Water.  Yep, San Francisco.  It’s fascinating to live here at an elevation of ten feet on the banks of the Petaluma River estuary, seeing the tide move in and out twice a day, but that’s not the water i’m talking about.  Oh no, i mean drinking water.  Don’t know where the stuff that issues from my tap comes from, but it sure isn’t Hetch Hetchy, the most delicious drinking water on the planet, and i miss it so badly that i’ve thrown a gallon jug into the trunk of my car in hopes that i’ll remember to fill it when i’m visiting.  That said, oh please, Matte.

Obviously i should have snapped at my first opportunity to move back to San Francisco, so other than not having recovered from my previous move, why didn’t i?  Had to think about that, and then it sank in:  I’m tired.

No wonder, being 75 and having a long list of medical conditions beginning and ending with AIDS.  I don’t mean to complain since i’m well aware that i’m very lucky to be alive and to have the Segway to compensate for my difficulty in walking.  Unfortunately, my mind is also failing.

I’m not totally gaga yet, but i had to finally get honest with myself last week and stop going to my Spanish class because i can no longer assimilate new material well enough to make progress.  I tried for weeks but could not seem to pound into my head the declensions for the Spanish past tenses.  Nor can i remember new vocabulary.  Oh, i can get things down well enough into short term memory to be able to repeat them and use them in a few sentences, but i can’t retain them and the next day they’re gone.  The frustration became too great to bear.

On the other hand, I continue to enjoy creating adventures great (like last summer’s Portland Bridge Pedal expedition and photo essay) and small (like gathering the material for this fall’s Bridges of the Petaluma photo essay), reading, continuing the occasional preserving/pickling, writing this website, and just running around town shopping and taking photos.

But still, i keep going largely on willpower.  I joke with my peers that at our age something is always hurting, but the reality is that at some point i will not be able to keep going.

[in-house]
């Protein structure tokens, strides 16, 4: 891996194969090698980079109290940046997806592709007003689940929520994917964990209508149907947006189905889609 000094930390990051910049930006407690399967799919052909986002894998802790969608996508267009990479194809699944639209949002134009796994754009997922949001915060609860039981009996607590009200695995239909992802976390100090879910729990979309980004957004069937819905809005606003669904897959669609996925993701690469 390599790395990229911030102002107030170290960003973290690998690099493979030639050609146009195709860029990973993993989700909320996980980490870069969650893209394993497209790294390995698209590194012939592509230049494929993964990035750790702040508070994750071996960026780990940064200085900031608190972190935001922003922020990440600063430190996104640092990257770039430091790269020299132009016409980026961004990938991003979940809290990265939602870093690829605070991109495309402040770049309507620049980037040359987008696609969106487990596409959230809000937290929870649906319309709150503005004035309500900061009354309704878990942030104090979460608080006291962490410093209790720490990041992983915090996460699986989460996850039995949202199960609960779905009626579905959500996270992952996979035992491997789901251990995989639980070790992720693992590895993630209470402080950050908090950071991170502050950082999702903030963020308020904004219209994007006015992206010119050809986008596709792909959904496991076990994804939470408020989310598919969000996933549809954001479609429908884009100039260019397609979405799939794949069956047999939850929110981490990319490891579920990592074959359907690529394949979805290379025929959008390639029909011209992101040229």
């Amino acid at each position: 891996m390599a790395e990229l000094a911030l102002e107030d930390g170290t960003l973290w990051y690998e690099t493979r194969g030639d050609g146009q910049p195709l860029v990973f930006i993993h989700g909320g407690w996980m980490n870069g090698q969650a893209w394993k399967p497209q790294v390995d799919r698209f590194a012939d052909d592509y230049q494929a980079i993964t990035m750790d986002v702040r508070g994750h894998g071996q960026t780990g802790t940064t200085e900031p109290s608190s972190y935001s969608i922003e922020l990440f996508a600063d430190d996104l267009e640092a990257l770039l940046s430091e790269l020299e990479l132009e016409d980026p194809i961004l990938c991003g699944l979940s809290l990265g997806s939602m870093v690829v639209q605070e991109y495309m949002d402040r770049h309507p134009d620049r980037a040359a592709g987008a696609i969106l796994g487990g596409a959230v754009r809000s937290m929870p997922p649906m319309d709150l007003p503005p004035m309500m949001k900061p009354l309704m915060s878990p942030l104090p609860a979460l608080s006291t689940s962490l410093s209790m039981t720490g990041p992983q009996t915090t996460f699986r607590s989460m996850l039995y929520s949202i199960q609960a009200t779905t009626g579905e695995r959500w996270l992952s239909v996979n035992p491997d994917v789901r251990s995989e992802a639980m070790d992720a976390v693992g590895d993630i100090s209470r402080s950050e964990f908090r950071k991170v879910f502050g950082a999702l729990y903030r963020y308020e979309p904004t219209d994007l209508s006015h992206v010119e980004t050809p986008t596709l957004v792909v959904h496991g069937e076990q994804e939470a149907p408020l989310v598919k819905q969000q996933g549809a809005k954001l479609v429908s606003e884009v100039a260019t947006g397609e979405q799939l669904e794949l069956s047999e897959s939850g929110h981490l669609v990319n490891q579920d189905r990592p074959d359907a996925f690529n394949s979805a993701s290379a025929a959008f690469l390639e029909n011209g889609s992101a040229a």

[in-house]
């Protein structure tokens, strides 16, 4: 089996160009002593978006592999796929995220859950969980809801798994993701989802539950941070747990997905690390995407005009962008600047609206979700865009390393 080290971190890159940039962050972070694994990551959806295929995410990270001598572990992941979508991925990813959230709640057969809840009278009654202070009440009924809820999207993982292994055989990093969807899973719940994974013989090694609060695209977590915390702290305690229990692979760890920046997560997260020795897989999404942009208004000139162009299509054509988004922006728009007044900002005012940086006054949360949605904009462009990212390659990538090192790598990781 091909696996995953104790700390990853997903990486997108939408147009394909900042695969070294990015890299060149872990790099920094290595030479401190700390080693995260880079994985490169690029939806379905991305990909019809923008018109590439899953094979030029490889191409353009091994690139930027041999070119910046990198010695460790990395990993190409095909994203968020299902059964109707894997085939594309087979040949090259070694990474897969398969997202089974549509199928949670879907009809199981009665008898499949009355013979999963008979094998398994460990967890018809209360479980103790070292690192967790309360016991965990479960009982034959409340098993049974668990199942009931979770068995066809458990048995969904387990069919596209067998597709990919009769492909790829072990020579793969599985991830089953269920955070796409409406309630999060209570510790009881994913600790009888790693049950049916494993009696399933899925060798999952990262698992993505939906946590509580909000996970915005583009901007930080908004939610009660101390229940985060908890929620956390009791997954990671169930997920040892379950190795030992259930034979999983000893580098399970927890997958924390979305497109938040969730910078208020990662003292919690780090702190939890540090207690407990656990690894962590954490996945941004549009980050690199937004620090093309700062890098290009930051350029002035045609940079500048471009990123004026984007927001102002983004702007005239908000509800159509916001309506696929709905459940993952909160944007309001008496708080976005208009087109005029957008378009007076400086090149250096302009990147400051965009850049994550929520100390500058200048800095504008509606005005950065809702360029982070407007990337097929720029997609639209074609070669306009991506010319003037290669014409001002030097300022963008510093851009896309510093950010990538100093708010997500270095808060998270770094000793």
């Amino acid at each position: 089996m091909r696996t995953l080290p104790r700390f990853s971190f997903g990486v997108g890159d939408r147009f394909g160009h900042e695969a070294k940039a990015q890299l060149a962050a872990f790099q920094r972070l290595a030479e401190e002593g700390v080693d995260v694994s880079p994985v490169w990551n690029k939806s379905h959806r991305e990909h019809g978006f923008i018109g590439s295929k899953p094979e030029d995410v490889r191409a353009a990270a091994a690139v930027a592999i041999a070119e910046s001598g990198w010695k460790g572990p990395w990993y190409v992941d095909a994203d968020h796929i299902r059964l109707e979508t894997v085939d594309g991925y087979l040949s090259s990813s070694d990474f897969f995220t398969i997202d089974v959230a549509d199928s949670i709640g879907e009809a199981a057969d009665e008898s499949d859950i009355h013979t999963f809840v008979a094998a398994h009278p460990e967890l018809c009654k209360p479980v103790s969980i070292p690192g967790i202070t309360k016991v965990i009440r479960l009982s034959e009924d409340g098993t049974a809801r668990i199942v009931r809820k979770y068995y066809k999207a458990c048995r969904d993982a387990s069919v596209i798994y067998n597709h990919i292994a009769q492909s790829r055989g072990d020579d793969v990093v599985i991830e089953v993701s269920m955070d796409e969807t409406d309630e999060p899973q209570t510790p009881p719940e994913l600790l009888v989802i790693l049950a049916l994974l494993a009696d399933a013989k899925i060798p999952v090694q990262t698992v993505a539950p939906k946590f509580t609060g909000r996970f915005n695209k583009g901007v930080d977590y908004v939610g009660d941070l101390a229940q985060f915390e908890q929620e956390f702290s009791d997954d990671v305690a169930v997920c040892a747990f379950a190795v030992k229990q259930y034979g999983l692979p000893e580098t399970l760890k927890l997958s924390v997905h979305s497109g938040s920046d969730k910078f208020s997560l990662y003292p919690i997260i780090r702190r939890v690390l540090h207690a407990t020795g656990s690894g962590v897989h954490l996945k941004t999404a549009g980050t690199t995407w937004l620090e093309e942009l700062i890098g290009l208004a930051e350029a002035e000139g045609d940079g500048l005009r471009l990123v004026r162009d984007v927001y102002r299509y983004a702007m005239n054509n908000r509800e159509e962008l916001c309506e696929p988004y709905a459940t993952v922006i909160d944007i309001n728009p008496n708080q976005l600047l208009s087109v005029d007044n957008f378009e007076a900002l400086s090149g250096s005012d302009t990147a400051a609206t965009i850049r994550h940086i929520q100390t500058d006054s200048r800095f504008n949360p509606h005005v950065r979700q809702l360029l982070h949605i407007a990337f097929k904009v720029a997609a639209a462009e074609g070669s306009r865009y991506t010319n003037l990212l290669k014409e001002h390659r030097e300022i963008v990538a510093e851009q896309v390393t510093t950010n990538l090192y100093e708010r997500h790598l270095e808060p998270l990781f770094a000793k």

And that understanding, i think, is what’s really behind my passing up that first chance to move back to the city.  Why bother going through the hassle of moving when i can have mini-adventures like today’s, when i celebrated Thanksgiving a day early by bundling up in my warmest clothes against the early morning frost and Segwaying down to the gym at the peak of king tide so i could get photos of the river at its highest, being all fascinated with tides since i’ve never lived on an estuary before.

It wasn’t impressive although i should have done the math and realized that since king tide was only about six inches greater than a normal high tide, how much difference would it make?  Anyhow, here’s what the Balshaw bridge looks like over a king tide.

Balshaw Bridge over a king tide

 

This afternoon i drove back into the city to the Castro Farmers’ Market, socialized with friends there, and had an early dinner at Sushi Zone.  Spicy Tuna roll and the amaebi.  A fine day.  Oh, i’m in the end game, but my ability to entertain myself remains inexhaustible.

Meanwhile, here’s Petaluma’s least Segway-friendly bridge at a normal high tide.  It would be bad enough without those damn spikes sticking up.

Petaluma's least Segway-friendly bridge

And a thankful Thanksgiving to everyone.